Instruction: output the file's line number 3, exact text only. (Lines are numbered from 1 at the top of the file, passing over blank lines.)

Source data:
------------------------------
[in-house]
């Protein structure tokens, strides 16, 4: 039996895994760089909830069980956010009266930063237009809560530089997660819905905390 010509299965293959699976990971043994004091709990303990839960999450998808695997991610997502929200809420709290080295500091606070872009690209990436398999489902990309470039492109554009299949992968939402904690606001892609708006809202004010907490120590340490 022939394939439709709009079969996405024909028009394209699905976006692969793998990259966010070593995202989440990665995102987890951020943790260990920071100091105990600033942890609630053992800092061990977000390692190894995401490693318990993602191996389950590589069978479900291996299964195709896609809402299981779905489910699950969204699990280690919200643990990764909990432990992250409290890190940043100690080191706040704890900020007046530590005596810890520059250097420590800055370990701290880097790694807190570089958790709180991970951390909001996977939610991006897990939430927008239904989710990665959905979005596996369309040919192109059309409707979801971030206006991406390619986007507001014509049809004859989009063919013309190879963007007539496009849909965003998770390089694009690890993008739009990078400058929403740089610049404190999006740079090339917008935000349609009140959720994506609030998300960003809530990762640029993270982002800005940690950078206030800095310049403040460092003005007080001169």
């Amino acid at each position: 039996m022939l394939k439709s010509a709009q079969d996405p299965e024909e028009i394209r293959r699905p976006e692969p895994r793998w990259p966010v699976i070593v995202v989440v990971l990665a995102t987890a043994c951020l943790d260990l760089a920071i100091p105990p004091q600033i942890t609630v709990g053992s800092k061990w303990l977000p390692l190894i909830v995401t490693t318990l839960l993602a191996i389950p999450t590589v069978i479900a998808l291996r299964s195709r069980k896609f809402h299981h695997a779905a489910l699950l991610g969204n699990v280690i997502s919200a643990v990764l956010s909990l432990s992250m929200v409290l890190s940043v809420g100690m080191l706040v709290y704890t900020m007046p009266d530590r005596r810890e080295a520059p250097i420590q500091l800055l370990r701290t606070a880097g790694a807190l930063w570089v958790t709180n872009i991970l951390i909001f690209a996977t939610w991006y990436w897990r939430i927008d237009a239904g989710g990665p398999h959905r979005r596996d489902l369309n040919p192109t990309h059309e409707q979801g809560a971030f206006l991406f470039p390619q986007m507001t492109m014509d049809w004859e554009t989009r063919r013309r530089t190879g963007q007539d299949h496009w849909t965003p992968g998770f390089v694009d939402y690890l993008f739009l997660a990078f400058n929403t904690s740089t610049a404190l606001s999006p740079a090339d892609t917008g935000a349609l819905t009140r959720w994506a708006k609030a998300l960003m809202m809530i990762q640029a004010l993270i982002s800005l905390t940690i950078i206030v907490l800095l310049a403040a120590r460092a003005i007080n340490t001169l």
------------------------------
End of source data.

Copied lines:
């Amino acid at each position: 039996m022939l394939k439709s010509a709009q079969d996405p299965e024909e028009i394209r293959r699905p976006e692969p895994r793998w990259p966010v699976i070593v995202v989440v990971l990665a995102t987890a043994c951020l943790d260990l760089a920071i100091p105990p004091q600033i942890t609630v709990g053992s800092k061990w303990l977000p390692l190894i909830v995401t490693t318990l839960l993602a191996i389950p999450t590589v069978i479900a998808l291996r299964s195709r069980k896609f809402h299981h695997a779905a489910l699950l991610g969204n699990v280690i997502s919200a643990v990764l956010s909990l432990s992250m929200v409290l890190s940043v809420g100690m080191l706040v709290y704890t900020m007046p009266d530590r005596r810890e080295a520059p250097i420590q500091l800055l370990r701290t606070a880097g790694a807190l930063w570089v958790t709180n872009i991970l951390i909001f690209a996977t939610w991006y990436w897990r939430i927008d237009a239904g989710g990665p398999h959905r979005r596996d489902l369309n040919p192109t990309h059309e409707q979801g809560a971030f206006l991406f470039p390619q986007m507001t492109m014509d049809w004859e554009t989009r063919r013309r530089t190879g963007q007539d299949h496009w849909t965003p992968g998770f390089v694009d939402y690890l993008f739009l997660a990078f400058n929403t904690s740089t610049a404190l606001s999006p740079a090339d892609t917008g935000a349609l819905t009140r959720w994506a708006k609030a998300l960003m809202m809530i990762q640029a004010l993270i982002s800005l905390t940690i950078i206030v907490l800095l310049a403040a120590r460092a003005i007080n340490t001169l």